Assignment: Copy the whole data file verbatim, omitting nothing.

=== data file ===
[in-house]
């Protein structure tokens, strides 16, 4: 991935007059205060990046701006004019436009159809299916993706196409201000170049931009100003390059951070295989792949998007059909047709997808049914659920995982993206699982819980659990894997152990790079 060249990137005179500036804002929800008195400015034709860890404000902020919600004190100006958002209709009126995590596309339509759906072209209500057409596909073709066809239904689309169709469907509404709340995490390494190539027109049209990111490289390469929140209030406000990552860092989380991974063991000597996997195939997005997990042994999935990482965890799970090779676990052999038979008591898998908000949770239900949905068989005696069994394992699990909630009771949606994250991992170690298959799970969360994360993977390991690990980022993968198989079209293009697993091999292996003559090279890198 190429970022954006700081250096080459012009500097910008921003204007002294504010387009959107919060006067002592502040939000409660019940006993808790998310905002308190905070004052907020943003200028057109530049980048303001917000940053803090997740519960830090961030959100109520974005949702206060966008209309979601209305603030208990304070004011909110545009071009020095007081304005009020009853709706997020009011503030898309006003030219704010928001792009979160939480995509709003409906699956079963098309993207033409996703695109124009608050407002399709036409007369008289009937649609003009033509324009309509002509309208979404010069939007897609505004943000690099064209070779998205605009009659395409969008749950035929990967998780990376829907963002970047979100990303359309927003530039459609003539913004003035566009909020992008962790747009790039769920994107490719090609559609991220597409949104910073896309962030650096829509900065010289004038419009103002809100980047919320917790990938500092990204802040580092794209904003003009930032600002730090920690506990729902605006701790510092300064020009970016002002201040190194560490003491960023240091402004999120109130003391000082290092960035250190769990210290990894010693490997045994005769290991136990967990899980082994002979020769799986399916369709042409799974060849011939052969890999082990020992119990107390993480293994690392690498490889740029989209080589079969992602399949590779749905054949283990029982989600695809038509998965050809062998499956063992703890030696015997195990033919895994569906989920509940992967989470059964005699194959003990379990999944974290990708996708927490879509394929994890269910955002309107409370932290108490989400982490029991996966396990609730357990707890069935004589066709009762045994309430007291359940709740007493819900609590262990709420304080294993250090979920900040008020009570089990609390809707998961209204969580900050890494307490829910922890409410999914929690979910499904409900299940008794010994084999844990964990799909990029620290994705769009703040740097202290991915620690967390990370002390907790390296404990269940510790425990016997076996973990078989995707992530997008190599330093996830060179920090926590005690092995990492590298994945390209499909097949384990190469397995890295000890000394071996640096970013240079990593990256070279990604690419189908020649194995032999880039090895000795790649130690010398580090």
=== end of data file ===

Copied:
[in-house]
């Protein structure tokens, strides 16, 4: 991935007059205060990046701006004019436009159809299916993706196409201000170049931009100003390059951070295989792949998007059909047709997808049914659920995982993206699982819980659990894997152990790079 060249990137005179500036804002929800008195400015034709860890404000902020919600004190100006958002209709009126995590596309339509759906072209209500057409596909073709066809239904689309169709469907509404709340995490390494190539027109049209990111490289390469929140209030406000990552860092989380991974063991000597996997195939997005997990042994999935990482965890799970090779676990052999038979008591898998908000949770239900949905068989005696069994394992699990909630009771949606994250991992170690298959799970969360994360993977390991690990980022993968198989079209293009697993091999292996003559090279890198 190429970022954006700081250096080459012009500097910008921003204007002294504010387009959107919060006067002592502040939000409660019940006993808790998310905002308190905070004052907020943003200028057109530049980048303001917000940053803090997740519960830090961030959100109520974005949702206060966008209309979601209305603030208990304070004011909110545009071009020095007081304005009020009853709706997020009011503030898309006003030219704010928001792009979160939480995509709003409906699956079963098309993207033409996703695109124009608050407002399709036409007369008289009937649609003009033509324009309509002509309208979404010069939007897609505004943000690099064209070779998205605009009659395409969008749950035929990967998780990376829907963002970047979100990303359309927003530039459609003539913004003035566009909020992008962790747009790039769920994107490719090609559609991220597409949104910073896309962030650096829509900065010289004038419009103002809100980047919320917790990938500092990204802040580092794209904003003009930032600002730090920690506990729902605006701790510092300064020009970016002002201040190194560490003491960023240091402004999120109130003391000082290092960035250190769990210290990894010693490997045994005769290991136990967990899980082994002979020769799986399916369709042409799974060849011939052969890999082990020992119990107390993480293994690392690498490889740029989209080589079969992602399949590779749905054949283990029982989600695809038509998965050809062998499956063992703890030696015997195990033919895994569906989920509940992967989470059964005699194959003990379990999944974290990708996708927490879509394929994890269910955002309107409370932290108490989400982490029991996966396990609730357990707890069935004589066709009762045994309430007291359940709740007493819900609590262990709420304080294993250090979920900040008020009570089990609390809707998961209204969580900050890494307490829910922890409410999914929690979910499904409900299940008794010994084999844990964990799909990029620290994705769009703040740097202290991915620690967390990370002390907790390296404990269940510790425990016997076996973990078989995707992530997008190599330093996830060179920090926590005690092995990492590298994945390209499909097949384990190469397995890295000890000394071996640096970013240079990593990256070279990604690419189908020649194995032999880039090895000795790649130690010398580090």